Archive for November, 2010

Paprikas csirke: “Paprika Chicken”

Wednesday, November 24th, 2010

Chicken is invariably the cheapest meat in my neighborhood supermarket. This means the bird in some form often ends up on our dinner table: roast chicken, fried chicken, chicken soup, white stew chicken, to name a few.

To avoid a “Not chicken again, Pop!” remark from one of my sons, I’ve taken to using spices as camouflage—thus homemade chicken curry, Moroccan chicken tagine, and most recently when I cracked open a 25-year-old Hungarian cookbook, Paprikas csirke “paprika chicken.”

This Hungarian recipe calls for lard, chicken fat, and the labor intensive practice of cutting up a 3-pound chicken. After looking at half a dozen recipes in other cookbooks and on the Internet, I put together a recipe that is easy, quick, inexpensive, relatively low fat, and adapted for ingredients found readily in Japanese supermarkets.

Testing out my new recipe , I used Spanish paprika, and the meal was very good. However, I wanted to try the real deal. So, I spent a long afternoon on subways and JR lines traversing the city in search of the elusive Hungarian spice, inquiring at seven supermarkets and three gourmet food shops, including a famous New York City-based delicatessen where one young female clerk told me, “We don’t stock many spices anymore. Japanese don’t cook with spices.”

You could have knocked me over with a saffron stamen.

Spice racks abound in every Tokyo supermarket. Paprika is always between freeze-dried parsley and pepper. But all that red powder comes from Spain.

In desperation, I called the Hungarian embassy in Tokyo and was told that Hungarian paprika is no longer imported into Japan. Serendipitously, however, Japan was celebrating Hungarian Weeks, a new Hungarian restaurant had opened in Ginza, and food and wine events were taking place in Tokyo and Osaka. And the chef at the embassy generously blessed me with a small packet of the delicate, noble sweet édesnemes quality paprika.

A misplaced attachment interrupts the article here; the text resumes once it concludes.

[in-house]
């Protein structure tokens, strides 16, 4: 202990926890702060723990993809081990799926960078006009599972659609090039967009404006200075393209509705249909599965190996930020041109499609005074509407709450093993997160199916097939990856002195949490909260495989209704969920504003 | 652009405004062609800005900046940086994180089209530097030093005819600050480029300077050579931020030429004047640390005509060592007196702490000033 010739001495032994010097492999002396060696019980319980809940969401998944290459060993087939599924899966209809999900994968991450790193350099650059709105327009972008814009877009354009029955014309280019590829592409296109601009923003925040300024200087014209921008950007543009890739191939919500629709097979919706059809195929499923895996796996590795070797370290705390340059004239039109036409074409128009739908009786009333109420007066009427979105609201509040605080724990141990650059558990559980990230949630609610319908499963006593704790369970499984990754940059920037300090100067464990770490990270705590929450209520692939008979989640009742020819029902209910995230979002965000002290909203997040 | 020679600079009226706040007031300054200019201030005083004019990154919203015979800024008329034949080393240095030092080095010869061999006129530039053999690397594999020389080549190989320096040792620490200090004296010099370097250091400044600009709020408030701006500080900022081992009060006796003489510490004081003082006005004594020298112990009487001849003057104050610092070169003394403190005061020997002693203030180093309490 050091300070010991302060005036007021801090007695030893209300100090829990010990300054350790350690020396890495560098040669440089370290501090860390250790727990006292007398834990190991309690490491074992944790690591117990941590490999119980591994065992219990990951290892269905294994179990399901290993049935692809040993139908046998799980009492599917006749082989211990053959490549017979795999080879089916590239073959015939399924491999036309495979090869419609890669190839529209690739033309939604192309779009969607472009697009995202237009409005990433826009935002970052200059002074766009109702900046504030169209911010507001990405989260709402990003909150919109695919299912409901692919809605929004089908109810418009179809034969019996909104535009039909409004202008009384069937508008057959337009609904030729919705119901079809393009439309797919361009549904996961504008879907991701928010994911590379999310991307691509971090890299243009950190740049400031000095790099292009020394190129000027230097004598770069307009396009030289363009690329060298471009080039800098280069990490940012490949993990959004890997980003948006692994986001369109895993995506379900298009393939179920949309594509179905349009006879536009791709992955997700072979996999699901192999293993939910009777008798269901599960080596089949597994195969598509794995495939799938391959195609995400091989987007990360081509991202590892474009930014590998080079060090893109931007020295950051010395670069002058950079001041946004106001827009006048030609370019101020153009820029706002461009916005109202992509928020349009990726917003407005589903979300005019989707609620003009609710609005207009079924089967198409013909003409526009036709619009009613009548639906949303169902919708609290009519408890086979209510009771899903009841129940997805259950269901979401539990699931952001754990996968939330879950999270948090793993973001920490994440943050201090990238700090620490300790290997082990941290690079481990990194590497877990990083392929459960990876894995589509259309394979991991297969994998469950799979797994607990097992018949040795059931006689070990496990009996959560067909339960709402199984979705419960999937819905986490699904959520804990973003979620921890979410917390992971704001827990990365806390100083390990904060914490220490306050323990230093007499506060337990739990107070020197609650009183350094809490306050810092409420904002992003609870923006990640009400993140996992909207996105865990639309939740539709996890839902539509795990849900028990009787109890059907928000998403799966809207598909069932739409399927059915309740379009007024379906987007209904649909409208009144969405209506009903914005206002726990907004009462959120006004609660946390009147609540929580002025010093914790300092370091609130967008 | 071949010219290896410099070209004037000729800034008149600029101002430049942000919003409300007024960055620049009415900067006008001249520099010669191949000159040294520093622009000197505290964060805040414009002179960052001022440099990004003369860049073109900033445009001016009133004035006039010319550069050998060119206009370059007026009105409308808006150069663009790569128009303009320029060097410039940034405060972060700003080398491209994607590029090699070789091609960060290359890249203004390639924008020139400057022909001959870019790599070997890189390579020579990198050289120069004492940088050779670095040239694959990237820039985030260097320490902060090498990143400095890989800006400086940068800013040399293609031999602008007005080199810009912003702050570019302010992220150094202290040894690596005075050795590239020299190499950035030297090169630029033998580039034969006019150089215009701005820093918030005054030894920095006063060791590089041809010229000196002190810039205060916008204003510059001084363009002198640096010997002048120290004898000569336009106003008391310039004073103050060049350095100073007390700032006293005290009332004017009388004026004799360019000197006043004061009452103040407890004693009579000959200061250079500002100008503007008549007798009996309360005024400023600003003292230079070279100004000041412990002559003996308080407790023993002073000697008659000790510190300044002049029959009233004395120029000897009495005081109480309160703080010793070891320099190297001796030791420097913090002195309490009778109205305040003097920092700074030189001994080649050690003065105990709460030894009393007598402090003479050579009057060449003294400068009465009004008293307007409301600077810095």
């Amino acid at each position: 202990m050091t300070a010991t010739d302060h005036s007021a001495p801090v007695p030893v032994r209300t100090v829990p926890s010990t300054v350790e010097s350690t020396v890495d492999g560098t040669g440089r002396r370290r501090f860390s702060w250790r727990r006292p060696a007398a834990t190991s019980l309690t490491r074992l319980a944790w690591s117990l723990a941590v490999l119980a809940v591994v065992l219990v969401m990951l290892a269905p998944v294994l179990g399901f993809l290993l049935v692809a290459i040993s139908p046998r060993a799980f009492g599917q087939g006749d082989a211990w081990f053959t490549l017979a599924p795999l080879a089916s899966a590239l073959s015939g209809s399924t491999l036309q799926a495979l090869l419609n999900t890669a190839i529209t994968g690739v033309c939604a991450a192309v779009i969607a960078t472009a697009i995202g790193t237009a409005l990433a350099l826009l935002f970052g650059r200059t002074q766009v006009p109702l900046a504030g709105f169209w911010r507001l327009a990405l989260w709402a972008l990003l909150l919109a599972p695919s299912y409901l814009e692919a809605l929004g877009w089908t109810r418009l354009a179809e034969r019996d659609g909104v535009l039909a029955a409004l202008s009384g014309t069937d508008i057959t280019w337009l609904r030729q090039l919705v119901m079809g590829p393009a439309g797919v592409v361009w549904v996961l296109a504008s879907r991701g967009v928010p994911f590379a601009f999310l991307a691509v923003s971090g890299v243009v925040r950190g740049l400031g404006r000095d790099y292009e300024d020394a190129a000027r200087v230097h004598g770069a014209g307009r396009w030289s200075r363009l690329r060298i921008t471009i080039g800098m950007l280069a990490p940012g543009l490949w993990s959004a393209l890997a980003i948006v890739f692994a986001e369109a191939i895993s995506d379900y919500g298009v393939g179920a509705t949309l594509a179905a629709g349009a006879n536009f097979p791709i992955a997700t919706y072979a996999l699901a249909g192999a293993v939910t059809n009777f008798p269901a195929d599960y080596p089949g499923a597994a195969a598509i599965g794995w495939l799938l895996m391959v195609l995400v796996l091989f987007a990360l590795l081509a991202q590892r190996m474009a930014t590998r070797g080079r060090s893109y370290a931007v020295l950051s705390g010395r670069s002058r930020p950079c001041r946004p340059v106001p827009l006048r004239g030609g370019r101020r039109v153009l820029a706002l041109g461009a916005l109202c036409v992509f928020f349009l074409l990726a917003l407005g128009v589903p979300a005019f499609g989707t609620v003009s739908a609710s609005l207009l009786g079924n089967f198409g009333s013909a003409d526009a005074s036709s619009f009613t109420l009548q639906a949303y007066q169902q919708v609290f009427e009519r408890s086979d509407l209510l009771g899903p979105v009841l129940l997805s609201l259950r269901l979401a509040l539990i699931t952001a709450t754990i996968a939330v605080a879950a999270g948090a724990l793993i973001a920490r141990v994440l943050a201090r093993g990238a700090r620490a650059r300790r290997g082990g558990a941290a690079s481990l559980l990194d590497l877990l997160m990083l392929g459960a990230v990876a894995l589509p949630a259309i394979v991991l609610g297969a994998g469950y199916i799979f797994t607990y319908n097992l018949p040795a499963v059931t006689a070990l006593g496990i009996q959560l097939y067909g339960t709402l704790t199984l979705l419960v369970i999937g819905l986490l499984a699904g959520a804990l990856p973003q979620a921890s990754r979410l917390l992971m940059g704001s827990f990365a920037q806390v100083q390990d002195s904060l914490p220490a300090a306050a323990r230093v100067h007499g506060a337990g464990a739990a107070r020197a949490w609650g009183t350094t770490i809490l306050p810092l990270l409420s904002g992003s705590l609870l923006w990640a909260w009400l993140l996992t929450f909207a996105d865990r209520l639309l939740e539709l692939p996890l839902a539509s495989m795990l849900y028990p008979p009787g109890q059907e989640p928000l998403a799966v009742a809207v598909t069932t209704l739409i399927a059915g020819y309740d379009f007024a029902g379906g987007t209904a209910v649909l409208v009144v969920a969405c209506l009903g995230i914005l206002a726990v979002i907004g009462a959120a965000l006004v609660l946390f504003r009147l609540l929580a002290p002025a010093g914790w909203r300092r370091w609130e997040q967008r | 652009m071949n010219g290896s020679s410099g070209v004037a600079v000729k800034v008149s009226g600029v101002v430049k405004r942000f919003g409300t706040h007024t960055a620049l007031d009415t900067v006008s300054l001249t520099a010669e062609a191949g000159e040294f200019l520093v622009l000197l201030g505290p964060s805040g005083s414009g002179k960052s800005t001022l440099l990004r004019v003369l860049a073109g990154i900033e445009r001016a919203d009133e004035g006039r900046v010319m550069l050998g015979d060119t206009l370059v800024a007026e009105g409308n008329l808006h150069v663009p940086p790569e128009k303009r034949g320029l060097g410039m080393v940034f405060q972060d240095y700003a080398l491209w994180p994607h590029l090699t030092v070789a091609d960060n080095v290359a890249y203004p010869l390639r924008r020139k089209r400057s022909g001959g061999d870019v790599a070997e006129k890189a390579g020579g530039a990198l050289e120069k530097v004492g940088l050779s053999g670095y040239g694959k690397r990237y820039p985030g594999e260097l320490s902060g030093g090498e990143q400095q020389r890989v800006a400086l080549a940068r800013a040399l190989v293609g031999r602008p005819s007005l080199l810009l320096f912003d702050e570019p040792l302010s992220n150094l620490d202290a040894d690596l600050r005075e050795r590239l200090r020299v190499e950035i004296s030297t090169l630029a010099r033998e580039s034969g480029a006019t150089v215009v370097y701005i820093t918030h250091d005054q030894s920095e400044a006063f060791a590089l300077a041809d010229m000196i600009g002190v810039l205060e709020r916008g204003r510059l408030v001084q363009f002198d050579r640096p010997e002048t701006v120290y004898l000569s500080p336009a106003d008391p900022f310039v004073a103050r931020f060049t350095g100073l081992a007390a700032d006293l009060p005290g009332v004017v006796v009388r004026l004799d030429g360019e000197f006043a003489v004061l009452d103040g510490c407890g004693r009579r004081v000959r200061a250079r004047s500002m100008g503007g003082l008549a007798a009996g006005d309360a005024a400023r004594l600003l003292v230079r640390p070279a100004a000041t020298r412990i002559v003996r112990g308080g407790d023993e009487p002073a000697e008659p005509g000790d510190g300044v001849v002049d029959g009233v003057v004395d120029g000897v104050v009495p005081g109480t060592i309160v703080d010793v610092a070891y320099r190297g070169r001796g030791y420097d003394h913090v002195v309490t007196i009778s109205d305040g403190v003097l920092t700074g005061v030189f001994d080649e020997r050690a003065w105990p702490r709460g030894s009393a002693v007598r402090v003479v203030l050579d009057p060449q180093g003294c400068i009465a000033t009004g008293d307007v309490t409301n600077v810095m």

Seek out this wonderful spice. It is available via the Internet. Hungarian paprika has a deeper, more floral fragrance than its Spanish cousin, and a richer, more complex taste. Spanish paprika though, especially the sweet, pimenton dulce, is a very good substitute.


• 900 grams rough-cut boneless chicken thigh

• 400 grams rough-cut chicken breast

• 2 medium onions

• two large ripe tomatoes or one 14-oz. can diced tomatoes

• one large sweet red pepper, 2-3 green peppers (or more depending on size)

• two tablespoons vegetable oil

• two tablespoons best paprika (preferably Hungarian)

• pinch of ground clove

• one teaspoon salt

• 100ml water

• two tablespoons heavy cream

To thicken the sauce:

• two tablespoons sour cream

• one tablespoon all-purpose flour

• one teaspoon water

The noodles:

• 250 grams fettucini egg noodles prepared as per package instructions

• a little sweet butter to finish the noodles

Use the heaviest lidded casserole or pot you have. You’ll be simmering the chicken in its juices at the lowest possible heat, and you don’t want it to burn.